Name Help is a series at Appellation Mountain. Every week, one reader’s name questions will be discussed.
We’re relying on thoughtful comments from the community to help expectant parents narrow down their name decisions. Thank you in advance for sharing your insight!
I am pregnant with my second little one and have come back to your site to peruse names. I was a frequent visitor during my first pregnancy. We decided to name our daughter Noa Grace. I love her name (and surprisingly, have met several girl Noas – unintentionally) but this time around I’m not feeling the same attraction to any names.
I’m sure this will change once we get closer to meeting the new baby.
I was hoping for some #namehelp for a brother or sister to a Noa Grace. We have a hyphenated last name so I’m not looking for anything too complicated. I’m not concerned with nicknames, either.
Mostly looking for a simple, strong name that is off the beaten path but doesn’t scream “my mom made this up”.
Read on for my response and leave your thoughtful suggestions in the comments.
Dear A. –
Congratulations on your new baby on the way!
I love Noa, and it really does hit all of your requirements, doesn’t it? Brief but complete, plenty of history but still uncommon.
The challenge isn’t necessarily fitting that exact description – lots of names do! Instead, it’s about finding something that strikes the right note, just like Noa.
It’s tempting to stick with names that are very unusual and rather brief. But it’s also possible that making too narrow of a list would overlook some great possibilities, so I’ll include some that are a little longer – or more mainstream – just for comparison’s sake.
A Sister for Noa Grace
Bay – A short name with a strong sound, Bay can be unisex, just like Noa. Pop culture gives this one to the girls, thanks to a character on an ABC Family series named Bay Madeline. With nature names like River so in favor, why not Bay? Read more about Bay here.
Blair – Spare and tailored, Blair is fairly common for a girl – it’s just outside of the current Top 500. Like Noa, it is a straightforward choice with a modern vibe, but certainly doesn’t feel invented. Read more about Blair here.
Juno – A few years ago, I was sure Juno would be the next big thing. We love mythological names; there was the Ellen Page movie; and a handful of celebs named their daughters Juno, too. But it never quite took off – even though Juniper and June have! Does that make Juno the perfect fits-in/stands-out sister name for Noa? Read more about Juno here.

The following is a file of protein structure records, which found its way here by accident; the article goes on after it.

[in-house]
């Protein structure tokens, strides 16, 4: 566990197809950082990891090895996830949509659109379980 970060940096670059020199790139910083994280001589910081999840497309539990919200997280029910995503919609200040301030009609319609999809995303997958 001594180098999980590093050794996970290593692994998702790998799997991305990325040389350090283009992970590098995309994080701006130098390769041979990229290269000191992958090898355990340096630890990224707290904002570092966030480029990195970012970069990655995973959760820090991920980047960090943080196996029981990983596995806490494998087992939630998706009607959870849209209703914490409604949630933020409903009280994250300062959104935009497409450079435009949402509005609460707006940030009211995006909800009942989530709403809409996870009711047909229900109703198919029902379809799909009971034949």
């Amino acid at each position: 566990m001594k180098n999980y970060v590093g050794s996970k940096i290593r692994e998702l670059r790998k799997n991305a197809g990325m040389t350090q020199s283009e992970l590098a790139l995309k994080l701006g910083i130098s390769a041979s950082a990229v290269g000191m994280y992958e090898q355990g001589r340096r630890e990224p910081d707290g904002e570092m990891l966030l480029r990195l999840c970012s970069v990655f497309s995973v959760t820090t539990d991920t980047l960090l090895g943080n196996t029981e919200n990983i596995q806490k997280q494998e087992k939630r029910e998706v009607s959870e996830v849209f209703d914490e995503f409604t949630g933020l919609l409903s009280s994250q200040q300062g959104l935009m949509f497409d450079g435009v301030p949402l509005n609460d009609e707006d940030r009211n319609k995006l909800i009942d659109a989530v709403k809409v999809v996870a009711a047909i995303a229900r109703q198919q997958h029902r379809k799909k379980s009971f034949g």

Lena – Lena is one of those names that seems familiar – but do you really know anyone named Lena? Okay, maybe one. Or two, max. But it’s a traditional name that’s nicely underused. It’s ranked in the high 200s for the last few years, and hits all of the marks: simple, strong, not invented. Though maybe it’s too safe? Read more about Lena here.
Liv – Noa immediately makes me think of other mini names, and Liv seems like one of the best. It packs a lot of sound into just three letters, and a great meaning, too: life. It might be a short form of Olivia or another name with the sound, but Liv also has roots as an independent name – and thanks to Liv Tyler, that’s generally known.
Lux – Lux is simply the Latin word for light; it works for a boy or a girl in our age of Luke and Lucy, but it’s seldom heard. Read more about Lux here.
Orli – Maybe it’s because Noa has Hebrew roots, but I keep thinking about Orli. It has that same unexpected feeling without being invented. It also means light, but spell it Orly, and it’s a major airport just outside of Paris.
Zora – Zora had a good run in the late nineteenth and early twentieth centuries; author Zora Neale Hurston was born in 1891. Today it’s rare, but feels familiar, literary, and not invented at all. Read more about Zora here.
A Brother for Noa Grace
Ari – Ari immediately comes to mind. Like Noa, it’s a short name with Hebrew roots, though it can also be Scandinavian. Depending on your language it means lion (Hebrew) or eagle (Scandi).
Asa – Are Noa and Asa too close, or exactly right together? I can’t decide, but Asa ticks a lot of the boxes – uncommon but not invented, and a brief, but complete, name. Read more about Asa here.
Bram – I’m astonished that Bram still isn’t heard more in the US. It’s big in the Netherlands, and should be familiar in the US, thanks to author Bram Stoker. The name comes from Abraham, too, which, between the Old Testament and the US President, is plenty familiar. But maybe others’ oversight is the perfect opportunity for a brother name for Noa. Read more about Bram here.
Ike – Friendly and strong, Ike reminds me of Jack, but is so much less popular. It’s sometimes short for Isaac, and it was President Dwight D. Eisenhower’s nickname, too. But I think Ike can stand on its own.
Lane – Lane belongs with surname names for boys like Mason and Landon. It leans a little bit Western, a name at home in wide open spaces. It’s in the Top 300, so maybe that’s just too common for you to consider. And yet, I think it fulfills the other requirements nicely.
Hale – If word names appeal to you at all, Hale might work. It’s an archaic term meaning healthy. Fun fact: Noa means active, which seems like an appropriate meaning to match up with Hale.
Zane – I’ve already suggested Lane, so maybe Zane feels like more of the same. But I think there’s something to the Z sound that makes this short, simple name distinctive and memorable.
Overall, I’m drawn to Juno and Orli for girls, and Bram, Hale, and Fox for boys. But I really think all of these names have potential – and I could probably add another dozen to each list without much trouble.
That might not help. After all, your baby only needs one name!
So let’s throw it over to the community, because I know they’ll have some great ideas.
What would you name a brother for Noa Grace?